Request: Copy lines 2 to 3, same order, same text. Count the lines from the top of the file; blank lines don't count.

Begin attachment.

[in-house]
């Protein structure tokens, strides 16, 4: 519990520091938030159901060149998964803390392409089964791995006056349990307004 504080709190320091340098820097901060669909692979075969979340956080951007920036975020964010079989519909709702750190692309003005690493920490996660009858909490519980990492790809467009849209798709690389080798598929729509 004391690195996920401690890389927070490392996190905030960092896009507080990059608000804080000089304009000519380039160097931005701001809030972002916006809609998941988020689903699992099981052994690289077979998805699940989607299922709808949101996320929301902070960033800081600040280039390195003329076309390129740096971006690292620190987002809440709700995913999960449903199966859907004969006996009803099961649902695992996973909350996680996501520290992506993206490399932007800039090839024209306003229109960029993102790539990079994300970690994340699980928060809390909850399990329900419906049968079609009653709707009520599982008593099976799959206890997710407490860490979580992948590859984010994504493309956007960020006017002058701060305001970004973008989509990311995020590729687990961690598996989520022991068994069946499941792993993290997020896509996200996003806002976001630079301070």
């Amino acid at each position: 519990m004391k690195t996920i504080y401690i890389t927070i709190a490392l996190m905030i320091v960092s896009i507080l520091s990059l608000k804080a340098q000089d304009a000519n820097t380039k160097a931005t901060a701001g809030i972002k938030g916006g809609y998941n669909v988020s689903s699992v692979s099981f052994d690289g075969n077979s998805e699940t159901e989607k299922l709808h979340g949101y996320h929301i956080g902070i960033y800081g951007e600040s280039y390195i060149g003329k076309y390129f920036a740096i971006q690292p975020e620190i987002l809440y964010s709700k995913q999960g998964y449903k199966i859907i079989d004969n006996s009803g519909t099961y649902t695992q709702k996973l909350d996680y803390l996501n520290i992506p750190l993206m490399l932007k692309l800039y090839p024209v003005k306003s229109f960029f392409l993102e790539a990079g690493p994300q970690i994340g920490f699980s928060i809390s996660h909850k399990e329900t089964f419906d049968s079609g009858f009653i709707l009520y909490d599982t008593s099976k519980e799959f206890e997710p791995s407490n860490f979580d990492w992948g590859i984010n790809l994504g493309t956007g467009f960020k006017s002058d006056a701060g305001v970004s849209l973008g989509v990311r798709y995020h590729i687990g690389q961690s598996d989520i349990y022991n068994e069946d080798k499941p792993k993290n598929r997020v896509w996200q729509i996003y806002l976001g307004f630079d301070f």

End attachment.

């Protein structure tokens, strides 16, 4: 519990520091938030159901060149998964803390392409089964791995006056349990307004 504080709190320091340098820097901060669909692979075969979340956080951007920036975020964010079989519909709702750190692309003005690493920490996660009858909490519980990492790809467009849209798709690389080798598929729509 004391690195996920401690890389927070490392996190905030960092896009507080990059608000804080000089304009000519380039160097931005701001809030972002916006809609998941988020689903699992099981052994690289077979998805699940989607299922709808949101996320929301902070960033800081600040280039390195003329076309390129740096971006690292620190987002809440709700995913999960449903199966859907004969006996009803099961649902695992996973909350996680996501520290992506993206490399932007800039090839024209306003229109960029993102790539990079994300970690994340699980928060809390909850399990329900419906049968079609009653709707009520599982008593099976799959206890997710407490860490979580992948590859984010994504493309956007960020006017002058701060305001970004973008989509990311995020590729687990961690598996989520022991068994069946499941792993993290997020896509996200996003806002976001630079301070």
């Amino acid at each position: 519990m004391k690195t996920i504080y401690i890389t927070i709190a490392l996190m905030i320091v960092s896009i507080l520091s990059l608000k804080a340098q000089d304009a000519n820097t380039k160097a931005t901060a701001g809030i972002k938030g916006g809609y998941n669909v988020s689903s699992v692979s099981f052994d690289g075969n077979s998805e699940t159901e989607k299922l709808h979340g949101y996320h929301i956080g902070i960033y800081g951007e600040s280039y390195i060149g003329k076309y390129f920036a740096i971006q690292p975020e620190i987002l809440y964010s709700k995913q999960g998964y449903k199966i859907i079989d004969n006996s009803g519909t099961y649902t695992q709702k996973l909350d996680y803390l996501n520290i992506p750190l993206m490399l932007k692309l800039y090839p024209v003005k306003s229109f960029f392409l993102e790539a990079g690493p994300q970690i994340g920490f699980s928060i809390s996660h909850k399990e329900t089964f419906d049968s079609g009858f009653i709707l009520y909490d599982t008593s099976k519980e799959f206890e997710p791995s407490n860490f979580d990492w992948g590859i984010n790809l994504g493309t956007g467009f960020k006017s002058d006056a701060g305001v970004s849209l973008g989509v990311r798709y995020h590729i687990g690389q961690s598996d989520i349990y022991n068994e069946d080798k499941p792993k993290n598929r997020v896509w996200q729509i996003y806002l976001g307004f630079d301070f």